• When econ view is supportive, 92% were accepted
  • When econ view is not supportive, 56% were accepted

When SMC guidance is “not recommended” the econ view was a factor in 90% of cases

so what does matter
So what does matter?
  • Quality of case submitted and whether it is fit for purpose
  • … er …
  • That’s it really.
the smc scepticism index
The SMC scepticism index
  • Almost every submission has some flaws
  • Not every flaw damns the submission
  • Flaws act cumulatively and probably interact as well to produce scepticism
  • At some point the evidence submitted is perceived to be so flawed that it can no longer be taken as offering convincing support
  • “The economic case has not been demonstrated”
how do you define quality
How do you define quality?
  • Guidance on our website, FAQs, checklist
  • Keeps fairly close to NICE guidance
  • Today is about starting to think how we take that forward in two key areas:
    • Economic models
    • Sensitivity analysis
  • So what’s the problem?
3 roles for models
3 roles for models

Economic models perform three roles:

  • Manufacturer constructs model to estimate costs and benefits beyond RCT follow-up
  • Partial or complete departure from RCT, model estimates all costs and benefits
  • A few key clinical results are used in a pre-existing model
the norwegian blue problem
The Norwegian Blue problem
  • Basic design:
    • Choice of comparator for economic evaluation
    • RCT data that convinces SMC clinicians
    • Generalisable measure of health benefit
  • Can clever stats ever conceal a big design flaw?
  • Stirling or Kilmarnock?
thumbnail of submission
Thumbnail of submission
  • “Markov model as basis for CUA”, time horizon for model, cycle length
    • Justified?
  • Diagram, data inputs – table and refs.
    • Relevance to Scotland 2004?
    • Is the model valid? (section missing???)
  • Key results and ICER
    • Can we really see what’s going on?
key issues for modelling
Key issues for modelling
  • Data inputs (but not for today)
  • How can we make the predictions of the model as transparent as possible?
  • How do we know if the model is valid or not?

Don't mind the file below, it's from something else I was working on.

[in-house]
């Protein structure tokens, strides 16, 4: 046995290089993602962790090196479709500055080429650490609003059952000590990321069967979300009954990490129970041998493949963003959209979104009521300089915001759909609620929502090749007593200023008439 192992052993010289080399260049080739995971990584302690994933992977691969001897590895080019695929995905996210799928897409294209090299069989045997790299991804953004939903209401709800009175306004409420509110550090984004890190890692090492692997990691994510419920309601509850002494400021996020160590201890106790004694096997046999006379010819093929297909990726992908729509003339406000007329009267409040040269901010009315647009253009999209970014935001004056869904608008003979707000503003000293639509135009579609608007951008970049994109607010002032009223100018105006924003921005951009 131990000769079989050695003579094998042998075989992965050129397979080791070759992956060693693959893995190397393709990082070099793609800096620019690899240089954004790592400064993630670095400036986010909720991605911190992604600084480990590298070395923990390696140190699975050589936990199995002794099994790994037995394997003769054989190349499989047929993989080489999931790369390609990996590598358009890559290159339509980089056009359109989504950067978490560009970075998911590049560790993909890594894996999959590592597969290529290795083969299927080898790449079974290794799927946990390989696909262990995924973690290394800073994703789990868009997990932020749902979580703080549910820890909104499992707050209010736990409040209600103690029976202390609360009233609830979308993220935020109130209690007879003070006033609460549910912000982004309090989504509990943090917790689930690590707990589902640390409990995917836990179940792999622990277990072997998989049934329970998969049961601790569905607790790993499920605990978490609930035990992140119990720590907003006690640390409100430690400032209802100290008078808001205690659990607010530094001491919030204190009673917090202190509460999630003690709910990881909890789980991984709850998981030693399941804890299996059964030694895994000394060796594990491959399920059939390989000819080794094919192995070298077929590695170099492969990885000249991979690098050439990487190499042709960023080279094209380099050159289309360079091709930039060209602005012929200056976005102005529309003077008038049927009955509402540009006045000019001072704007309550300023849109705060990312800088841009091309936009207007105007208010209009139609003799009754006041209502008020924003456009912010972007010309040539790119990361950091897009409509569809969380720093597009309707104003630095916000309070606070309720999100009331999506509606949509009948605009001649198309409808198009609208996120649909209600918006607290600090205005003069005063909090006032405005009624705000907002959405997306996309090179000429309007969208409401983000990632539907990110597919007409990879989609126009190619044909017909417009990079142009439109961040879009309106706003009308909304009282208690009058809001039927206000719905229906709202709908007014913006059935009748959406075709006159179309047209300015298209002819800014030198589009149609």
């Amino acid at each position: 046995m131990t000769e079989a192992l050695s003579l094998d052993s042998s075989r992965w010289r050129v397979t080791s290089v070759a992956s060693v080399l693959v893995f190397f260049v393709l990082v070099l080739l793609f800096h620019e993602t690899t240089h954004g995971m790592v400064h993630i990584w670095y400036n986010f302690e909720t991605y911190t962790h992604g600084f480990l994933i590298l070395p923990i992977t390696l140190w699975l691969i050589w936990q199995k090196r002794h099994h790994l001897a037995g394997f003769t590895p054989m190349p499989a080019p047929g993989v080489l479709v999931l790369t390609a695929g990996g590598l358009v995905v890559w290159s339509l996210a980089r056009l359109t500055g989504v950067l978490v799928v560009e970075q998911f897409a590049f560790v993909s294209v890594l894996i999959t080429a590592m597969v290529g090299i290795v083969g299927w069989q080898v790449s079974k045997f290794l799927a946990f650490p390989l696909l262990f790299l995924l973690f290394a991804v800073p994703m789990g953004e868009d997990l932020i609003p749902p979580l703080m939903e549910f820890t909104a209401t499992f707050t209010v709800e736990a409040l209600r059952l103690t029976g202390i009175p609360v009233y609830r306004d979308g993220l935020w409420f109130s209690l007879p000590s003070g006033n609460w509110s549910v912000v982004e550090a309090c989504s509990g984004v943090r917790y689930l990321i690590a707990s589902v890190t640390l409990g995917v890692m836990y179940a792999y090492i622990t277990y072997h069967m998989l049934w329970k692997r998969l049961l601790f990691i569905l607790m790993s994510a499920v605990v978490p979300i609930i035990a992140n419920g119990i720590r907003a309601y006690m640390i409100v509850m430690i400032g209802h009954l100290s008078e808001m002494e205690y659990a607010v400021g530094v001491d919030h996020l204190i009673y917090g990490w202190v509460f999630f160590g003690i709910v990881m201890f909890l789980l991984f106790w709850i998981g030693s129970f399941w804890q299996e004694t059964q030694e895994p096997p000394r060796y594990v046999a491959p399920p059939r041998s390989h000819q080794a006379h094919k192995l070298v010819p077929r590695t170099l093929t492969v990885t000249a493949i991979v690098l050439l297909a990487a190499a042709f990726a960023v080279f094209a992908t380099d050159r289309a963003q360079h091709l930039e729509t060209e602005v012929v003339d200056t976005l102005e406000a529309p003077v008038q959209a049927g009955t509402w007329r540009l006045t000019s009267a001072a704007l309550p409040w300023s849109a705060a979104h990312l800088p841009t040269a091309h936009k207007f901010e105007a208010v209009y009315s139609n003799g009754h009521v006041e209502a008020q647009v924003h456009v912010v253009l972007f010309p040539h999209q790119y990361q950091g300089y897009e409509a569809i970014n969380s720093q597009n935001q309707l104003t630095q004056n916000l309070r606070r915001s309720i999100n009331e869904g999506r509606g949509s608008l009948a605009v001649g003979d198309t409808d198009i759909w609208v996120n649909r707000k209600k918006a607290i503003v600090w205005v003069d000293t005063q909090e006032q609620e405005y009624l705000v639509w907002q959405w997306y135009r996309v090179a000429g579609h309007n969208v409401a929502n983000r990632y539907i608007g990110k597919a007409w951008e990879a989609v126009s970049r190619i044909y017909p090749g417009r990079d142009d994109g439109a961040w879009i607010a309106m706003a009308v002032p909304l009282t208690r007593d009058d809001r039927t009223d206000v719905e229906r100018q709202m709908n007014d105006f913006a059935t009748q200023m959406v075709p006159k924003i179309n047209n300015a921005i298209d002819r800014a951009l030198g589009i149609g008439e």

• What is it reasonable to expect a manufacturer to have available at launch?
what is validity
What is validity?
  • Mount Hood challenge as the ideal
  • Reality: model constructed by one economist, with more-or-less plausible data (including RCTs with one year follow-up), predicting “safe” cost per QALY over 25 years
  • The ideal is not feasible …
  • … but what is?
calling john hutton
Calling John Hutton …
  • John will address this issue in a minute, but we have had submissions which:
  • Ignored trial data, just used focus group to estimate likely effects
  • RCT data collection was poor, so started again with a model
  • Took one key result and applied it in a pre-existing model
sensitivity analysis
Sensitivity analysis
  • About a third of econ submissions now have PSA, visual aspect is very helpful
  • Issues:
  • If it is possible to “spin” a PSA, how can we critique it to spot this?
  • How do we interpret the results?
  • Should PSA be a requirement or does it have a more limited role? Or are there other options?
calling andy and adrian
Calling Andy and Adrian …

What evidence should the manufacturer submit to support:

  • choice of range for a variable?
  • form of distribution?
  • number of simulations?
  • choice of ICER for “threshold”?
  • Interpretation of CEAC, NHB, etc.?
  • Process and guidance
  • What matters (and what doesn’t)
  • Quality is key, not trying to deal with all aspects of that today
  • Focus is on:
    • Models: transparency and validity
    • PSA: role and/or niche